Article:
Australian is a big, beautiful country. As such, there’s so much here for you to see and experience that it can be difficult nailing down where the best places are located. Sydney, the Great Barrier Reef, Melbourne, Margaret River and Byron Bay are some of the more popular destinations for tourists and locals alike. But if you want to escape the crowds and discover parts of Oz that’ll blow your hair back and inspire your soul, Fair Go casino has got the inside scoop.

From unspoiled Tasmanian wilderness to the country’s paddle-steamer capital, we’re taking you on a virtual tour of a few underrated regions and cities in Australian you need to visit. So read on and allow yourself to be whisked away by the beauty of these stunning locations. One of which is home to everyone’s most beloved online casino mascot, Kev the Koala.

1. Derwent Valley, Tasmania

If you’re craving an authentic Tasmanian experience and an abundance of natural beauty, the Derwent Valley should go to the top of your bucket list.

Located only a short drive from the island state’s capital of Hobart, the Derwent Valley encompasses Granton to Mt. Field, Lake St. Clair to Lake Pedder. Within this area you’ll find a breathtaking mix of gourmet food and exciting outdoor activities in addition to some of world’s tallest trees. If that’s not enough, the Derwent Valley also features an interesting history, complete with a cast of hellraising bushrangers and runaway convicts.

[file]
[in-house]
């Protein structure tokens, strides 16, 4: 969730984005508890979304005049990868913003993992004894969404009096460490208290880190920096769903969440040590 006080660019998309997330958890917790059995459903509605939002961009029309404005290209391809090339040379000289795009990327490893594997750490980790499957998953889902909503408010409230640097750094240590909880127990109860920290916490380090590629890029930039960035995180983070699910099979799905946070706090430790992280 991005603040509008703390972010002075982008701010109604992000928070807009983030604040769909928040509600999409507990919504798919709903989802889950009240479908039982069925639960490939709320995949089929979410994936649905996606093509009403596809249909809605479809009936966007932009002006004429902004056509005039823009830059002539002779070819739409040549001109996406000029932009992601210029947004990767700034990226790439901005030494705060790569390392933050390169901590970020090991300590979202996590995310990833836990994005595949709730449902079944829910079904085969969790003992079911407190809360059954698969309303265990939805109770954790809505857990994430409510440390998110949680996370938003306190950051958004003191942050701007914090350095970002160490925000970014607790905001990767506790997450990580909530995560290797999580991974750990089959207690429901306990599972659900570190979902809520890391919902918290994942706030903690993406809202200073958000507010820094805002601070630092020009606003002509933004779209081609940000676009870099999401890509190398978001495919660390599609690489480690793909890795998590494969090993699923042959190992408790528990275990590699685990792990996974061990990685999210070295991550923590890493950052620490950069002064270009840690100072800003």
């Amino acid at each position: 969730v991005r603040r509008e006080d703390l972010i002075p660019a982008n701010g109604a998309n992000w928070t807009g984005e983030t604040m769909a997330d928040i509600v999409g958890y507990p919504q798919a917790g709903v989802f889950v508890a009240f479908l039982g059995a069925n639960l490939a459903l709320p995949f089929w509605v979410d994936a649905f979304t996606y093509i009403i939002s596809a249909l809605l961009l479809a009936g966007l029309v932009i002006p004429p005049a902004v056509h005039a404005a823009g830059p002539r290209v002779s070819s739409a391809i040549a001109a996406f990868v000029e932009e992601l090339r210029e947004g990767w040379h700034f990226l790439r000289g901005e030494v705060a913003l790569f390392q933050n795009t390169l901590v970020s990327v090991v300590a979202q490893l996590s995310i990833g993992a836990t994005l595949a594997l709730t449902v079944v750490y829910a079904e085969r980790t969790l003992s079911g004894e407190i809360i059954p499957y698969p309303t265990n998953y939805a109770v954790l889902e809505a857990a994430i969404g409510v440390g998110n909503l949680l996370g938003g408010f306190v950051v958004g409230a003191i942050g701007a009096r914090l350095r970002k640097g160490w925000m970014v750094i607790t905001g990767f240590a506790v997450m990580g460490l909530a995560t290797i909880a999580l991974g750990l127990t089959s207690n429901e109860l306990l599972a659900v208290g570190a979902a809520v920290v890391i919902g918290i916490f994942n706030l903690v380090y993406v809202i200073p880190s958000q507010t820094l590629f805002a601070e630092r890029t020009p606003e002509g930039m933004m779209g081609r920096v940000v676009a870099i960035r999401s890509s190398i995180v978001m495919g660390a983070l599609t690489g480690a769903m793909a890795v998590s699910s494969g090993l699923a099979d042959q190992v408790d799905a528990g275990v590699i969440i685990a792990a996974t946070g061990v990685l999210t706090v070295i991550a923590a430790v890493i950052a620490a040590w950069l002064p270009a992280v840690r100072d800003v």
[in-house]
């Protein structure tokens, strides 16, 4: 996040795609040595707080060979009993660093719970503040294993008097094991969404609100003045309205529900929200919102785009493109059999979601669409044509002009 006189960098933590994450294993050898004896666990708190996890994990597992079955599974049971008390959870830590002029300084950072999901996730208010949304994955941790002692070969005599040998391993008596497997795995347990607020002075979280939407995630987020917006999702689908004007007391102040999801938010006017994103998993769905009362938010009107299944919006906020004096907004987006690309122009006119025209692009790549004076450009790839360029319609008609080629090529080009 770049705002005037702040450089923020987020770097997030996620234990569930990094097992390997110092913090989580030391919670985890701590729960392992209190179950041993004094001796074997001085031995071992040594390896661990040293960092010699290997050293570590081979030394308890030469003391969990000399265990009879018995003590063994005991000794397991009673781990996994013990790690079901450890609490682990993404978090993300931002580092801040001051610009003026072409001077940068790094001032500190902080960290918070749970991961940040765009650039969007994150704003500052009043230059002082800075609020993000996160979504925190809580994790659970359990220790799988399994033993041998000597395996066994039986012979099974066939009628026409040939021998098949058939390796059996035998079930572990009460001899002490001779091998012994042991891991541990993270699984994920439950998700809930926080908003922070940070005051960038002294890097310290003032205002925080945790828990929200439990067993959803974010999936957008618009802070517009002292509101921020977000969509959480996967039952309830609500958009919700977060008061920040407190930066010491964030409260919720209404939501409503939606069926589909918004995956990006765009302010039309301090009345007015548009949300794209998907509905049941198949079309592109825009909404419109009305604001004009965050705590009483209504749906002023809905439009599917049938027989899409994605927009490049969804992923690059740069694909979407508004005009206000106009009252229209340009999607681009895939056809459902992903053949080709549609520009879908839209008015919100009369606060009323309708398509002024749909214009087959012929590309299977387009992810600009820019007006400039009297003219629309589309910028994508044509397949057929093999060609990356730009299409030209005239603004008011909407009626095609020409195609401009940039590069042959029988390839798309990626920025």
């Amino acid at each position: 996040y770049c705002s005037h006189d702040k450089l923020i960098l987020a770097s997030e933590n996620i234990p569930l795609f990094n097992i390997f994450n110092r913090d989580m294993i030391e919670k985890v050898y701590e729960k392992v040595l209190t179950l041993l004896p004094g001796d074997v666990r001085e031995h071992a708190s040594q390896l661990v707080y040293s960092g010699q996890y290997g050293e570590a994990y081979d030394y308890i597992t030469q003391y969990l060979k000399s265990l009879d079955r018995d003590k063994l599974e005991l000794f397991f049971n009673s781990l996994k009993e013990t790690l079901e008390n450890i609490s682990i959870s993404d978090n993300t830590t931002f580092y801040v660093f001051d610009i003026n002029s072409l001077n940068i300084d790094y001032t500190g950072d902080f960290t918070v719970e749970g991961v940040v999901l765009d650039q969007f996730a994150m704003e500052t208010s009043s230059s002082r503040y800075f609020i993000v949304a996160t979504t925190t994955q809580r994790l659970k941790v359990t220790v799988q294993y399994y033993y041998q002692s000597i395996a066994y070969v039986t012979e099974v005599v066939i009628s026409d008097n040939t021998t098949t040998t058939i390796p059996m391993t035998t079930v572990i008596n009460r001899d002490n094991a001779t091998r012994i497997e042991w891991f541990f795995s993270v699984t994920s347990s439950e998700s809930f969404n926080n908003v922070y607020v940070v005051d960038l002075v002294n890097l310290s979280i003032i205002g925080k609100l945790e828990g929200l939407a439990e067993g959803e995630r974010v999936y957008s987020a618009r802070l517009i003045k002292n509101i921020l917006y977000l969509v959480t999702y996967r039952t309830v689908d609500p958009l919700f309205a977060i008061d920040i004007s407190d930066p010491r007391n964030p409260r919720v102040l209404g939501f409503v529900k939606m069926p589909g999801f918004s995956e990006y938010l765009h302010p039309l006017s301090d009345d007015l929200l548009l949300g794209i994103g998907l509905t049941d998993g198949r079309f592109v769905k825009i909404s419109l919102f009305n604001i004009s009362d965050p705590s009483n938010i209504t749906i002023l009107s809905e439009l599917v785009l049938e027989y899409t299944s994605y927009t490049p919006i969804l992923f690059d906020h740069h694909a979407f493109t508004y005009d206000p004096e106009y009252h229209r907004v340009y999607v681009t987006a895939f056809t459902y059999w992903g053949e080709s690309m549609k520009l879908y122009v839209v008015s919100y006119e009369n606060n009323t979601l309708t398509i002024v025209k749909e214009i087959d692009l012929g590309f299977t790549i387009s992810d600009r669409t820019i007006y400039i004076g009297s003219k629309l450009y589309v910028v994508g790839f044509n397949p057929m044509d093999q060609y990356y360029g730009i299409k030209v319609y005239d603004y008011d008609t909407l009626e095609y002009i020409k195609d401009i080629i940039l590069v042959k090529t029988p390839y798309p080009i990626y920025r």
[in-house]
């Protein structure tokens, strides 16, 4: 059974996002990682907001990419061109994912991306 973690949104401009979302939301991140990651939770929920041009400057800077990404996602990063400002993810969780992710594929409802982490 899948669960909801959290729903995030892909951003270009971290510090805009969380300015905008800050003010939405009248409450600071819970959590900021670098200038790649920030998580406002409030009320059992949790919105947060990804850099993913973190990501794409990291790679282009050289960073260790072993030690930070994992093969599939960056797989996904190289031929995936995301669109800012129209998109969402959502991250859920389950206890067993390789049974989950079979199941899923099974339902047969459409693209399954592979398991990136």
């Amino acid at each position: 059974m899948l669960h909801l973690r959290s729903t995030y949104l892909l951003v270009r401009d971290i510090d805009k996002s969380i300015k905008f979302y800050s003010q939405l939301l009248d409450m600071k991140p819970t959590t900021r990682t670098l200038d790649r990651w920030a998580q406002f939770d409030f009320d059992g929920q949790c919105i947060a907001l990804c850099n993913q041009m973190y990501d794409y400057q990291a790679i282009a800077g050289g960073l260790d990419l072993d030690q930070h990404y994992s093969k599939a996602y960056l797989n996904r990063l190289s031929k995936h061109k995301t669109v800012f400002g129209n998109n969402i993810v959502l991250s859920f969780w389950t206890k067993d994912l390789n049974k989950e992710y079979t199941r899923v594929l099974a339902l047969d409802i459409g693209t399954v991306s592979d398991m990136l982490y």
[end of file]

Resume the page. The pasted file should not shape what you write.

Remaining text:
Talk a walk through the Mount Field Nation Park, fish for huge trout in the pristine rivers, gaze upon quaint stone houses and check out the local whisky distilleries. There’s really so much to see and do in the Derwent Valley that you’ll no doubt leave full of memories and new experiences. This makes it a truly underrated region in Australia that’s ready to visit right now.

2. Newcastle, New South Wales

Once regarded as New South Wales’ roughest and toughest towns, Newcastle is a city with a proud history. A history that begins in earnest with the opening of the BHP steel plant back in 1915. Attracting thousands of Australian men both young and old to relocated here for work, they formed a culture built on hard labour and even harder drinking sessions. Come the 1990s, however, and BHP was no longer able to compete on a global scale.